Throughout history, people have been convinced there is life beyond the grave. Jesus and the Jews of His time believed that everyone would enter the afterlife and be judged by God. Some would spend eternity with Him; others would be condemned to eternal separation. They spoke of the heavens as having several layers: the most basic was the earth’s atmosphere, the home of birds and clouds. The second was the realm of the stars in outer space. The third level transcended physical boundaries and was called paradise and the heaven of heavens–the home of God, His angels, and His people.
Inquiring minds have lots of questions about this place called paradise, but if we want to understand the nature of heaven, the first thing we must do is shed the silly images we’ve seen on television and in the movies. Heaven is not filled with remorseful people trying desperately to return to earth–it’s populated with folks having the time of their lives.
The apostle Paul said that no eye has seen, no ear has heard, and no mind has conceived what God has prepared for us in eternity. Which is not to say He has left us clueless. We have the Holy Spirit and the Word to teach us the deeper things of God, but the Scriptures use figurative language because they are describing something that defies description. Jesus spoke of preparing dwelling places for His followers and told a parable about heaven that featured two people who were given cities to rule. The apostle John described a celestial city filled with people in white robes. The symbols represent different aspects of heaven. The city, for example, emphasizes the community we will enjoy in eternity. The white robes are not worn as a fashion statement, but symbolize the permanently clean conscience of the soul who is clothed in Christ. I don’t know about you, but I’m looking forward to the day when I no longer sin. I’m tired of saying and doing things that hurt others. In heaven there will be no more hurting and being hurt. All our relationships will be loving and transparent. We will be learning new ways to love one another that are beyond our comprehension now.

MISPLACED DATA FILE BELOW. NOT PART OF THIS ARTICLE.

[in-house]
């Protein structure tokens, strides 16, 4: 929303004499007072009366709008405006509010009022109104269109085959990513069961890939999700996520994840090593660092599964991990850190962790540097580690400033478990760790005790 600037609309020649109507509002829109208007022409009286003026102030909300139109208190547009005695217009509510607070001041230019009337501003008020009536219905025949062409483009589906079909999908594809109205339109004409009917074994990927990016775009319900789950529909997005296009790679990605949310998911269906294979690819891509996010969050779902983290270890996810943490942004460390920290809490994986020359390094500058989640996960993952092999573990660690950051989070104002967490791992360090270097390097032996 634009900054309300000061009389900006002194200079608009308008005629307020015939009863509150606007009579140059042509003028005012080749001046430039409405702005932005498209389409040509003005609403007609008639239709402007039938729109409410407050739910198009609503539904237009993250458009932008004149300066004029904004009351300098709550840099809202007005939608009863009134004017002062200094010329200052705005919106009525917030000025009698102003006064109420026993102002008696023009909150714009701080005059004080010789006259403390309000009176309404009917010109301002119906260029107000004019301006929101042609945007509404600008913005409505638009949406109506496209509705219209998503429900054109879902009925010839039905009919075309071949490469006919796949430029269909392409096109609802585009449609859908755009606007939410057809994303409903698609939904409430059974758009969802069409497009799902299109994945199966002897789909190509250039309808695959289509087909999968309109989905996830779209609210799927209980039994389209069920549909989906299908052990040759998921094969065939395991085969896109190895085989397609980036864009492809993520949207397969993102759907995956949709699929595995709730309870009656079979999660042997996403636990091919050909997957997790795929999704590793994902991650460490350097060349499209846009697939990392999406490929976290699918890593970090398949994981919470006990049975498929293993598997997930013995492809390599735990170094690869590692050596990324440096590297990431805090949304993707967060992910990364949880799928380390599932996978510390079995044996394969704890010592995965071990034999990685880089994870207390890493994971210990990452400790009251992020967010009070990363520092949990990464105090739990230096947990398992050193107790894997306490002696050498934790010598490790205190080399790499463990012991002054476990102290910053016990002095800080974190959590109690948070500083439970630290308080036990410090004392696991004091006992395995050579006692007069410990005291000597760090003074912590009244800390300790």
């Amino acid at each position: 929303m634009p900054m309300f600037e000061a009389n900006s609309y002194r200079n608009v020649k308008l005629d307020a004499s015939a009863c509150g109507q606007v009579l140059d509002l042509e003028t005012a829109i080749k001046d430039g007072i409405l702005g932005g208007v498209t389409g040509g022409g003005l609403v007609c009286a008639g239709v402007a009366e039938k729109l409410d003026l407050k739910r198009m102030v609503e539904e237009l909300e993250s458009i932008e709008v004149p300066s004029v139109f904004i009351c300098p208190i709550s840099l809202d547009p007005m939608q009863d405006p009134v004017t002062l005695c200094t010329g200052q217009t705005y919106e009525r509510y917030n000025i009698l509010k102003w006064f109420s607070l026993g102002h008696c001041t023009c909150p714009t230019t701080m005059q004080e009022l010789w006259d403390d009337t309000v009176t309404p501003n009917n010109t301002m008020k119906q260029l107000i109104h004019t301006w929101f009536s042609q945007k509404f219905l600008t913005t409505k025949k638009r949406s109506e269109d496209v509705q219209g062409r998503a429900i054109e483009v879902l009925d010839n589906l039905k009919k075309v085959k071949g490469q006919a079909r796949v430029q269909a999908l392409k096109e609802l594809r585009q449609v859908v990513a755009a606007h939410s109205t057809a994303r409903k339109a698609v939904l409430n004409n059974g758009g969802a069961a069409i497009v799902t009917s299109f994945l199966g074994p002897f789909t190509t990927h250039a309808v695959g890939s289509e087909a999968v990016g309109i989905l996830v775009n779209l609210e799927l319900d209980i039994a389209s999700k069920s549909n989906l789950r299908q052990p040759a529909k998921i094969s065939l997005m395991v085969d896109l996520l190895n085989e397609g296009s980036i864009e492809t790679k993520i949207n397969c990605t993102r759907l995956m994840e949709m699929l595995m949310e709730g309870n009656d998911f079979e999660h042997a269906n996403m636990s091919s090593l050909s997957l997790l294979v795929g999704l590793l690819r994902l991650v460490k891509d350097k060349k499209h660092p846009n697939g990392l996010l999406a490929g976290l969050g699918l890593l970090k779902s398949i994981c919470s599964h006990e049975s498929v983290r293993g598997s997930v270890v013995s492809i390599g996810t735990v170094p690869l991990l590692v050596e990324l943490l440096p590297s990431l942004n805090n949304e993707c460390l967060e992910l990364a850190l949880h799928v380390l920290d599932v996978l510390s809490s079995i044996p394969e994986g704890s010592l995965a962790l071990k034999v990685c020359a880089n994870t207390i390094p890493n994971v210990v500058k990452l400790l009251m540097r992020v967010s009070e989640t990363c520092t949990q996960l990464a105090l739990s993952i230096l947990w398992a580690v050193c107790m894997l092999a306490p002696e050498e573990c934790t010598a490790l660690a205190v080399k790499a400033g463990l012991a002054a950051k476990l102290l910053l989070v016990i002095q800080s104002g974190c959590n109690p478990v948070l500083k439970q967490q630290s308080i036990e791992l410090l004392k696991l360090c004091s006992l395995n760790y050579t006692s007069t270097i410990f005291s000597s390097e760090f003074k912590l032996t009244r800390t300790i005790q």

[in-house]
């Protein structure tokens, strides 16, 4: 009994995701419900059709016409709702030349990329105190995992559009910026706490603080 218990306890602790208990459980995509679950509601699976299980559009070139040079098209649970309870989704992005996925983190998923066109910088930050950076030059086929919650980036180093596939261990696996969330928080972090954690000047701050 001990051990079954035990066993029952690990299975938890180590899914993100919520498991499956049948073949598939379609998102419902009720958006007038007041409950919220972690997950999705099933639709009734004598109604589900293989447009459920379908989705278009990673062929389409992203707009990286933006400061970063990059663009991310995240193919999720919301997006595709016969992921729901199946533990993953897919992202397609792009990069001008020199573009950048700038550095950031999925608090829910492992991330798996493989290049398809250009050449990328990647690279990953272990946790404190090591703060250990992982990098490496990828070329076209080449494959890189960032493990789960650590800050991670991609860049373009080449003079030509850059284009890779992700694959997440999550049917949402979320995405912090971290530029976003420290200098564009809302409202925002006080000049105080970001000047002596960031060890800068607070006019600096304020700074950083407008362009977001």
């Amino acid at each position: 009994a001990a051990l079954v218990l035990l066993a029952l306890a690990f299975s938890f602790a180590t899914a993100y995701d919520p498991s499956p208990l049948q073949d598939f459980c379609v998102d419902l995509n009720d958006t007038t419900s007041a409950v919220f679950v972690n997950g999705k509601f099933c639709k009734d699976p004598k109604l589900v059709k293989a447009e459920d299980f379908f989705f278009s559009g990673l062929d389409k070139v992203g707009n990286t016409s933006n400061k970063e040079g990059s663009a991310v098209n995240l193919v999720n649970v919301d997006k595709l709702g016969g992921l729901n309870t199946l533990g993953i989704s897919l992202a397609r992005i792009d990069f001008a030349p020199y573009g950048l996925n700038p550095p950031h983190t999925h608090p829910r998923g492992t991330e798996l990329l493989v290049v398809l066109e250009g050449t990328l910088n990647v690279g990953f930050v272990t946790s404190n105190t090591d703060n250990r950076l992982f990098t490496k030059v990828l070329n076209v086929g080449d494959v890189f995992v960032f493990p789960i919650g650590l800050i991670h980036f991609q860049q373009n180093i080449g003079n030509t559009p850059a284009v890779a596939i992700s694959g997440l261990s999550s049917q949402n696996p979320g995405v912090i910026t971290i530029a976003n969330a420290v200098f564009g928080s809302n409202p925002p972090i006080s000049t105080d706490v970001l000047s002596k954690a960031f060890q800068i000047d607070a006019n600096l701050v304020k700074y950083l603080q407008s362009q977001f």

In one of the most familiar passages about heaven, Jesus says, “In My Father’s house are many dwellings… I go to prepare a place for you. And if I go and prepare a place for you, I will come again and receive you to Myself; that where I am, there you may also be” (John 14:2-3). The key word is monai, translated “dwellings.” A few verses later Jesus uses this word in a context that helps us understand what it means: “If anyone loves me, he will obey my teaching. My Father will love him, and we will come to him and make our home with him” (John 14:23).
Jesus’s words take us to the heart of what heaven is all about. Ultimately, heaven is not so much a physical place as it is a way of living in Christ. 1 John 3:2 says, “we are already God’s children, but He has not yet shown us what we will be like when Christ appears. But we do know that when He comes we will be like Him, for we will see Him as He really is.”
I read those words, but I don’t know what they mean. My life journey has taken me to some of the most beautiful places on the planet, and the one thing that stands out about all these places is the way their beauty and majesty humbled me. But if I gasp in awe at the wonders God has created, what will it be like to meet the Creator of these wonders?
Have you thought about this? What will it be like to be face to face with the Maker of heaven and earth and have Him smile and welcome you?
No longer will there be any curse. The throne of God and of the Lamb will be in the city, and his servants will serve him. They will see his face, and his name will be on their foreheads. There will be no more night. They will not need the light of a lamp or the light of the sun, for the Lord God will give them light. And they will reign for ever and ever.